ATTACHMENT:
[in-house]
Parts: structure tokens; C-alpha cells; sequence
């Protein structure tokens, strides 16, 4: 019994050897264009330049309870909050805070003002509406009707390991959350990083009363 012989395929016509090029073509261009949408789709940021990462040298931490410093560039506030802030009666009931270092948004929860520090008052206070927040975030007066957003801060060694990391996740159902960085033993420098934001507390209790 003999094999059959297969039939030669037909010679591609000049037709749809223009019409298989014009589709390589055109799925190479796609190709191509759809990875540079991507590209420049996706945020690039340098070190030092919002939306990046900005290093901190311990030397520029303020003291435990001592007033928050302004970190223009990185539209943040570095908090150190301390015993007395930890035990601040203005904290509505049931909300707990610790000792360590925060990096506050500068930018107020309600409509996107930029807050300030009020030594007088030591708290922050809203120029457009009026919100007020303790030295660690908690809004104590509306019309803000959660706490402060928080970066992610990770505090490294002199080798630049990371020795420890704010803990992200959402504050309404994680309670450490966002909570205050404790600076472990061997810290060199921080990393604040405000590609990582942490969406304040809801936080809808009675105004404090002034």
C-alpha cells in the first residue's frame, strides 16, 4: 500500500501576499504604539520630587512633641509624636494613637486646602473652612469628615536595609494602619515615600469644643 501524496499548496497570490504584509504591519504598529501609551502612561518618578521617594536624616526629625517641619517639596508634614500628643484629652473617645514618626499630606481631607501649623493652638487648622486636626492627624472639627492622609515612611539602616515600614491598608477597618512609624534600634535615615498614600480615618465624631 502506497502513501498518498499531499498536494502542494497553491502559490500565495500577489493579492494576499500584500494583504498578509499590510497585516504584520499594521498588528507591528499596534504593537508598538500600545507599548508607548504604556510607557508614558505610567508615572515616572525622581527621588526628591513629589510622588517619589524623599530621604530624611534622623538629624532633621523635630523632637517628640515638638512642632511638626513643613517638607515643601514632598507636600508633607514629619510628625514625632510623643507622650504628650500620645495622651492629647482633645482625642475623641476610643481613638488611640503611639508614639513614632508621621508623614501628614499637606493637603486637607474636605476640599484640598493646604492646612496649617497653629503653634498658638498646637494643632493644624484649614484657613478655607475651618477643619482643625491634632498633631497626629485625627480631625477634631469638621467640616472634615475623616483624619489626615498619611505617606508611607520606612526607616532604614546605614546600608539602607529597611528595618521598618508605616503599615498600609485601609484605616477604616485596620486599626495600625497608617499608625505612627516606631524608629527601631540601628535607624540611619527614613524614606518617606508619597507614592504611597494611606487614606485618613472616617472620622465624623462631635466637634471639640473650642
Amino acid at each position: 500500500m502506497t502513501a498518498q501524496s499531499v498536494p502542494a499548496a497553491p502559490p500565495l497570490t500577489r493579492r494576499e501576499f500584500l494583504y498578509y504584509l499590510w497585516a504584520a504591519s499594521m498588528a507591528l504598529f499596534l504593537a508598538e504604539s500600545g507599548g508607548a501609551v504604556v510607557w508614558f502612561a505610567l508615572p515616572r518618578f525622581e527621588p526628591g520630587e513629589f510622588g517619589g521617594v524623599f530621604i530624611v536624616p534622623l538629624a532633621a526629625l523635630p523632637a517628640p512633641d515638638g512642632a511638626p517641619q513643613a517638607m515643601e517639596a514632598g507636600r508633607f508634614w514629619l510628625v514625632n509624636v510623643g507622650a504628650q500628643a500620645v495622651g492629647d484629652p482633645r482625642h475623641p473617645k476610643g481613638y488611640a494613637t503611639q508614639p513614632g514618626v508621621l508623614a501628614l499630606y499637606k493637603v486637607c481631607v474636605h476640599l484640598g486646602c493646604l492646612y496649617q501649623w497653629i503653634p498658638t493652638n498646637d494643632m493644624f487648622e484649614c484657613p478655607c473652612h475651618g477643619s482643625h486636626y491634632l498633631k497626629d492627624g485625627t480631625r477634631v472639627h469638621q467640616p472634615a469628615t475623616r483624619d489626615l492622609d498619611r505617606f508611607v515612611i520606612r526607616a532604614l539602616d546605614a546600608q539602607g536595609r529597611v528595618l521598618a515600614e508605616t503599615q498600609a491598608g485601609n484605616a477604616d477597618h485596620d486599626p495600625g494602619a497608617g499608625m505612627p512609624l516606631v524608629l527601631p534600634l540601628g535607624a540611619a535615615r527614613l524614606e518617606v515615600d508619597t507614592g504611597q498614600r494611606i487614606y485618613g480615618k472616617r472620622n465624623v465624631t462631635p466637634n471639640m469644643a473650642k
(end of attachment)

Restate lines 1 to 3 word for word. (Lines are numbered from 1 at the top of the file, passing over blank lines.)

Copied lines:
[in-house]
Parts: structure tokens; C-alpha cells; sequence
């Protein structure tokens, strides 16, 4: 019994050897264009330049309870909050805070003002509406009707390991959350990083009363 012989395929016509090029073509261009949408789709940021990462040298931490410093560039506030802030009666009931270092948004929860520090008052206070927040975030007066957003801060060694990391996740159902960085033993420098934001507390209790 003999094999059959297969039939030669037909010679591609000049037709749809223009019409298989014009589709390589055109799925190479796609190709191509759809990875540079991507590209420049996706945020690039340098070190030092919002939306990046900005290093901190311990030397520029303020003291435990001592007033928050302004970190223009990185539209943040570095908090150190301390015993007395930890035990601040203005904290509505049931909300707990610790000792360590925060990096506050500068930018107020309600409509996107930029807050300030009020030594007088030591708290922050809203120029457009009026919100007020303790030295660690908690809004104590509306019309803000959660706490402060928080970066992610990770505090490294002199080798630049990371020795420890704010803990992200959402504050309404994680309670450490966002909570205050404790600076472990061997810290060199921080990393604040405000590609990582942490969406304040809801936080809808009675105004404090002034």